Many fine-seeded crops such as alfalfa and many of the vegetables need a firm seedbed to ensure a good contact between the seed and the soil. In this case, you need to use a roller. Two common varieties are the corrugated roller and the cultipacker. The corrugated roller comes in varying widths and is basically a heavy rolling tube with ridges every 5 or 6 inches. The ridges break up clods as the roller packs the soil.

The cultipacker is similar except that in place of one continuous roller, there is a series of compacting sprockets or packing wheels each with a solid or toothed ridge. The cultipacker tends to leave a more even surface than the sharply ridged corrugated roller.

Rototillers, Vertical Tine Tillers and Spading Machines

Rototillers are understandably popular on everything from small gardens of several hundred square feet on up to small farms with several acres in production. Every model from the front-tine shoulder beaters to the large rear-tine varieties find useful applications in soil preparation. With just one pass, you can dig and pulverize soil and mix in compost and plant residue.

But a caveat is in order. Rototillers are hard on most soils, especially if used every year. In addition to chopping up much of your indispensable earthworm population, rototillers hasten the breakdown of organic matter by exposing so much soil to oxygen and light. Oxidation (chemical breakdown of materials in the presence of oxygen) occurs so rapidly in response to rototilling that it is simply not sustainable on an annual basis unless you are incorporating vast quantities of organic matter. Furthermore, fine soils with high silt or clay content will compact under the beating action of rototiller tines. While the tines are supposed to cut through the soil, the cutting action soon turns to a beating action as the tines dull with wear. So what's a person to do?

Two similar, and gentler options are available. The first is a vertical tine tiller which is a series of rotating pairs of vertical tines which mix the soil somewhat like a kitchen mixer combines ingredients. This tiller avoids the compaction problems of the rototiller and minimizes oxidation losses because it does not expose new soil to the surface. The 1938 USDA Yearbook of Agriculture speaks of such a machine being in use at that time. Now, however, we have to import these machines from Europe. The Lely Corporation in Wilson, North Carolina sells these tillers in the United States.

Another option is the articulating spader. This is truly an amazing machine which can attach to a BCS walking tractor or, in larger sizes, attach to the 3-point hitch of most tractors. At first glance, it resembles a rototiller. But instead of rotary tines, a series of spades cuts into the soil with a double-digging action. Clods are broken down as the spades throw the soil against the frame. This prepares the soil well without the compaction of a rototiller. While soil oxidation losses are higher than when a vertical tine tiller is used, the losses are lower than those caused by a rototiller.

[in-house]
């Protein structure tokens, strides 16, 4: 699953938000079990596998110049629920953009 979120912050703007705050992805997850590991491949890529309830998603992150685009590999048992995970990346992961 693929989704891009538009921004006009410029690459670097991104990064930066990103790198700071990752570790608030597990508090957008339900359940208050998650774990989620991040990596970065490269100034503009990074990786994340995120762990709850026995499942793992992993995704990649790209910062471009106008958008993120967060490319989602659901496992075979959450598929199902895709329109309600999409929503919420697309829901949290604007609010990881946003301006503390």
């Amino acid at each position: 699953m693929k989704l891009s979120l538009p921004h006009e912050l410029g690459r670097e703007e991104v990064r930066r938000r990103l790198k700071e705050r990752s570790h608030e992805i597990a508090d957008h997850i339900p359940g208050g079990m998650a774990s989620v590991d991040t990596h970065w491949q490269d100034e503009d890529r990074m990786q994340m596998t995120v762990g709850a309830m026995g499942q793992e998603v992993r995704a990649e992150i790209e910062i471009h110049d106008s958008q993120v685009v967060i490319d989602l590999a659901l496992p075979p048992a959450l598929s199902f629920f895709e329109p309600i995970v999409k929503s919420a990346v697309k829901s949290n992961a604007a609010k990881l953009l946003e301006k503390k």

Hand Rakes and Spading Forks

For biointensive mini-farming with raised bed production, secondary tillage is accomplished by means of hand rakes and spading forks. Granted, such farming is extremely labor-intensive, but it boasts two advantages which no other production system can claim. First, it is easier on the soil than any of the more mechanized methods, escaping entirely the compaction caused by machinery travel. Second, it also holds the title for being the least expensive method in terms of capital outlay. For very small farms (mini-farms) with adequate labor available, this method is not only economically viable, but often superior to the alternatives.

As with all tillage tools from large plows for primary tillage on down to the hand rakes and spading forks, best results are achieved by working the soil at the proper moisture content. Even with these hand tools, you can damage the soil if you work it when it's too wet. The soil should have good moisture content, yet crumble easily. In using the spading fork, the soil should be of a consistency that you can lift a spadeful of soil, yet have it crumble easily when you bounce that spadeful on the fork a couple of times with a rapid jerking motion. The rake will often break the soil even finer as you use it to smooth and level the planting surface on your raised beds.

Jeff and his wife, Carol, juggle equipment decisions on their small farm in Idaho.

Jeff also directs The Center for Small Acreage Farming which publishes a monthly newsletter and workbooks for small acreage farmers.

For a free brochure, write to: The Center for Small Acreage Farming, P.O. Box 219D, Fairfield, ID 83327.
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Title Annotation:seed-bed preparation
Author:Rast, Jeff
Publication:Countryside & Small Stock Journal
Date:Nov 1, 1998